There are times when the units aren't open to visitors, such as during treatment times. It is always a good idea to phone the unit in advance of your visit to ensure it will be a good time for you to come.
Children are welcome to visit friends and relatives in the mental health unit. All units have a procedure and specific space allocated to support visits from children. It is very important to phone the mental health unit before bringing a child to visit someone in the unit, to ensure things are in place to support a positive and stress free visit.
Cards and gifts are lovely to receive while in hospital, however in the mental health unit there may be some limitations about what can be brought in. Please check with hospital staff in advance as to what gifts would be appropriate. Many people often appreciate useful things, like nice soap or shampoo; new socks; or a photo of special people, places or pets.
Unfortunately, pets can't come and visit, however many of our units have a pet therapy program in place.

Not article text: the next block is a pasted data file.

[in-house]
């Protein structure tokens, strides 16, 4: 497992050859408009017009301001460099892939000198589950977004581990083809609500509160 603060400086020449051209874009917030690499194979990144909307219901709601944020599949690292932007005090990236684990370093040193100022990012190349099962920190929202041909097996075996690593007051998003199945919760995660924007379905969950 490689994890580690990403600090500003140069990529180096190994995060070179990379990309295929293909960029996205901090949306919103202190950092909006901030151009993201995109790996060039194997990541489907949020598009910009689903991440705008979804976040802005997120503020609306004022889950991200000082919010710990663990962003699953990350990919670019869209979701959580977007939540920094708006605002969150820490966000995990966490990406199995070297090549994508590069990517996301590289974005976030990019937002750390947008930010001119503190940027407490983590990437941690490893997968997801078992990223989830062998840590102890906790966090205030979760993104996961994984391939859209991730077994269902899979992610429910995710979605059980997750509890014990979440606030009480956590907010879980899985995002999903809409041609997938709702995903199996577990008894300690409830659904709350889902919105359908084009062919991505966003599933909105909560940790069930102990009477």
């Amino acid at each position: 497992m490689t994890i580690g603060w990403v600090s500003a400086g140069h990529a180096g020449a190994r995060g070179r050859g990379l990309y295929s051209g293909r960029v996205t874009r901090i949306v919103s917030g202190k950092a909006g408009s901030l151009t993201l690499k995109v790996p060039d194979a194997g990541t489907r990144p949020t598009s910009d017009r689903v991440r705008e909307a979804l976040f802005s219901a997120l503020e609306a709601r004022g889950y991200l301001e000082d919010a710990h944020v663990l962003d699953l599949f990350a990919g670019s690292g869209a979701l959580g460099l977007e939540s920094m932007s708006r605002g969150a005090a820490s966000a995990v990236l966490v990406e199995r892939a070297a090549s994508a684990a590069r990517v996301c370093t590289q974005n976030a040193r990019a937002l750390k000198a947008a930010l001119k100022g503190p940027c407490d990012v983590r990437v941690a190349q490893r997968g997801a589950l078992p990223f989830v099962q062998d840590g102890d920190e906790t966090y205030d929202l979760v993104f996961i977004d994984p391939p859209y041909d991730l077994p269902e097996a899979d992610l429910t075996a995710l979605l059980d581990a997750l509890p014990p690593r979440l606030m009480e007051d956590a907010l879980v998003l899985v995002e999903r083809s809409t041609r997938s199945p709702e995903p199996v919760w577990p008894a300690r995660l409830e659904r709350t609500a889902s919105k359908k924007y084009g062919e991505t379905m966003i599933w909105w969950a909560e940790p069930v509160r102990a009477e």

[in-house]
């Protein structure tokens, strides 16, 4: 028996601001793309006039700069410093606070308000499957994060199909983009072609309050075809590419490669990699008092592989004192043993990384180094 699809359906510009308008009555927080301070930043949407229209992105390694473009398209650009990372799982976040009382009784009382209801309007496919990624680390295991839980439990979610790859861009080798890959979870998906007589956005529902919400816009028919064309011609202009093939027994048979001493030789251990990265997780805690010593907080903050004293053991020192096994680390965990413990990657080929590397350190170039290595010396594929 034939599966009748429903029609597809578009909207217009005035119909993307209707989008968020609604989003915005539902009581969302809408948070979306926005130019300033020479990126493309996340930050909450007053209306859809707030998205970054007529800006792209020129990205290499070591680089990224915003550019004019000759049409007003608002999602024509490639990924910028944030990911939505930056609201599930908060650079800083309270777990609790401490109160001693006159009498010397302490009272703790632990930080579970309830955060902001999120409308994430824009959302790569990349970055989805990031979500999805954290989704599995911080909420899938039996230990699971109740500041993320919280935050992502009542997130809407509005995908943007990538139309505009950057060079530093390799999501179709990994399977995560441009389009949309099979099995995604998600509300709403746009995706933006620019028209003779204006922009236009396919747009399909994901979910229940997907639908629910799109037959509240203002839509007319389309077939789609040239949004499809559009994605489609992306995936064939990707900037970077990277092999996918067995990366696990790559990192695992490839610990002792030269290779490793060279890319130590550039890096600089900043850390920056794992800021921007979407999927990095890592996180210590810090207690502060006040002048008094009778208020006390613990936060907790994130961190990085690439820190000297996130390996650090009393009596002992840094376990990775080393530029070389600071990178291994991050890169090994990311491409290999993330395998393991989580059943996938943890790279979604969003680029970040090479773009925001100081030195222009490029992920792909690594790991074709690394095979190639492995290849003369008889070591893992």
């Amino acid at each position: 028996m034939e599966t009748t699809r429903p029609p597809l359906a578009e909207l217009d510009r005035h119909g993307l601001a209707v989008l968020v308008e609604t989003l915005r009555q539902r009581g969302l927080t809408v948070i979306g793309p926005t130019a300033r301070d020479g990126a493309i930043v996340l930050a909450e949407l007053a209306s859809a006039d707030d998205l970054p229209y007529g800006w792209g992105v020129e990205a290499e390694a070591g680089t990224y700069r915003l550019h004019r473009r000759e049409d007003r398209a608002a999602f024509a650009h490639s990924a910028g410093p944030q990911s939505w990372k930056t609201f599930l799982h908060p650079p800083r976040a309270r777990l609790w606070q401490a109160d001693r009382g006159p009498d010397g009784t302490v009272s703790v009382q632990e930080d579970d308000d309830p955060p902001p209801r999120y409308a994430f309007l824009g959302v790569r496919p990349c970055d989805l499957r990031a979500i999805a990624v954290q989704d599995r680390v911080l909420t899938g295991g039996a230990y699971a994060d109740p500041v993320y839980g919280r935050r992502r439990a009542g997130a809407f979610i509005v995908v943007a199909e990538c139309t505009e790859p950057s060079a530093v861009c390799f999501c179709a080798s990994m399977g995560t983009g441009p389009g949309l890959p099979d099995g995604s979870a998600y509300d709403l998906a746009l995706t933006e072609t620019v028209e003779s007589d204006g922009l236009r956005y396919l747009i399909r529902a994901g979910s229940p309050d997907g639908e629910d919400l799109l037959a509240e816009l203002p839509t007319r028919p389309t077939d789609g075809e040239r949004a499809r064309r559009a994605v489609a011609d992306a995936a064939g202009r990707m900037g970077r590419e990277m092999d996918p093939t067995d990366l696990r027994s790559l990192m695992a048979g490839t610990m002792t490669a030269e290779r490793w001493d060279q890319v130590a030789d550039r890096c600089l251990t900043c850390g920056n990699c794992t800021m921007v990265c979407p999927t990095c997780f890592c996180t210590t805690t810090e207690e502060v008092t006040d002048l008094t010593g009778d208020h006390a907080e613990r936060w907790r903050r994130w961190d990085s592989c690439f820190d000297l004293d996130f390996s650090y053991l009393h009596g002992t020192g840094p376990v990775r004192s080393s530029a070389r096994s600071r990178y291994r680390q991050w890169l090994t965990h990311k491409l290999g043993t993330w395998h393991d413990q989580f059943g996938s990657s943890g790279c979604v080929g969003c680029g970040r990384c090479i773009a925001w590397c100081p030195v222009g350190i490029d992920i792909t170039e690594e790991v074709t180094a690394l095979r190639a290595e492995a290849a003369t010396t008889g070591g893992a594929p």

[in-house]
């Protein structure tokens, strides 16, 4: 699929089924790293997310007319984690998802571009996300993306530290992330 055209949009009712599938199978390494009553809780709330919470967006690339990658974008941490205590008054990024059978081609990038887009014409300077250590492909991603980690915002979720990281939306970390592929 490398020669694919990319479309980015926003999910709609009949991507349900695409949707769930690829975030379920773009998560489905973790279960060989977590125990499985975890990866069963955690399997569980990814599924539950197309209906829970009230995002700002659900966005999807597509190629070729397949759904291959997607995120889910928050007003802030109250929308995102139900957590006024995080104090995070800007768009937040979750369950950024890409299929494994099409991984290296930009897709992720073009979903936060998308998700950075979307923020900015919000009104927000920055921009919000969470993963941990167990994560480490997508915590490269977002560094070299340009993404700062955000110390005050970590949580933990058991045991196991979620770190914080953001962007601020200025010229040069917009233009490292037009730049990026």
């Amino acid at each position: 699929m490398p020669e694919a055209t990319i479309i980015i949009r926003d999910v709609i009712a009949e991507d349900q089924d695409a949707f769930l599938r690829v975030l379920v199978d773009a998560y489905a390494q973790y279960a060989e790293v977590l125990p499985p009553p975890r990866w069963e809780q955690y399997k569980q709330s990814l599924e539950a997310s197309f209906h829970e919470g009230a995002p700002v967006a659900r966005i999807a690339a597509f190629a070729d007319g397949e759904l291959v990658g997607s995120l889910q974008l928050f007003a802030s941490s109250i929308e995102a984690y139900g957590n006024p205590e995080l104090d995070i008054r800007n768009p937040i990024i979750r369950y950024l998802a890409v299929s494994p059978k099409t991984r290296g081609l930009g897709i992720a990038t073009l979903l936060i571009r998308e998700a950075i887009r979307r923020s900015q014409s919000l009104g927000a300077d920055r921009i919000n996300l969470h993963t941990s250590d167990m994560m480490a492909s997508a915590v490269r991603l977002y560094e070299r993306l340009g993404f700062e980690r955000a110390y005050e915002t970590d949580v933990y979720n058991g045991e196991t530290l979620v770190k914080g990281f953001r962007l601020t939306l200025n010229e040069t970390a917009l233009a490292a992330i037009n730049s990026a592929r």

If you aren't sure, please ring the unit and ask.
Smoke free Health Care Policy
All NSW Health facilities are smoke free. This means that staff, patients and visitors can't smoke in our buildings or grounds. The aim of the policy is to reduce the risks to health associated with tobacco use to NSW Health facilities and reduce community exposure to second-hand smoke.
People admitted to mental health inpatient units who are smokers will be supported manage their nicotine dependence (cravings and withdrawal symptoms) while in hospital. This includes being offered nicotine replacement therapy (NRT) and referral to Quitline (phone 137878). At least three days' supply of NRT is provided to people who smoke on discharge and a referral to their GP is provided so that they can access subsidised NRT in the community.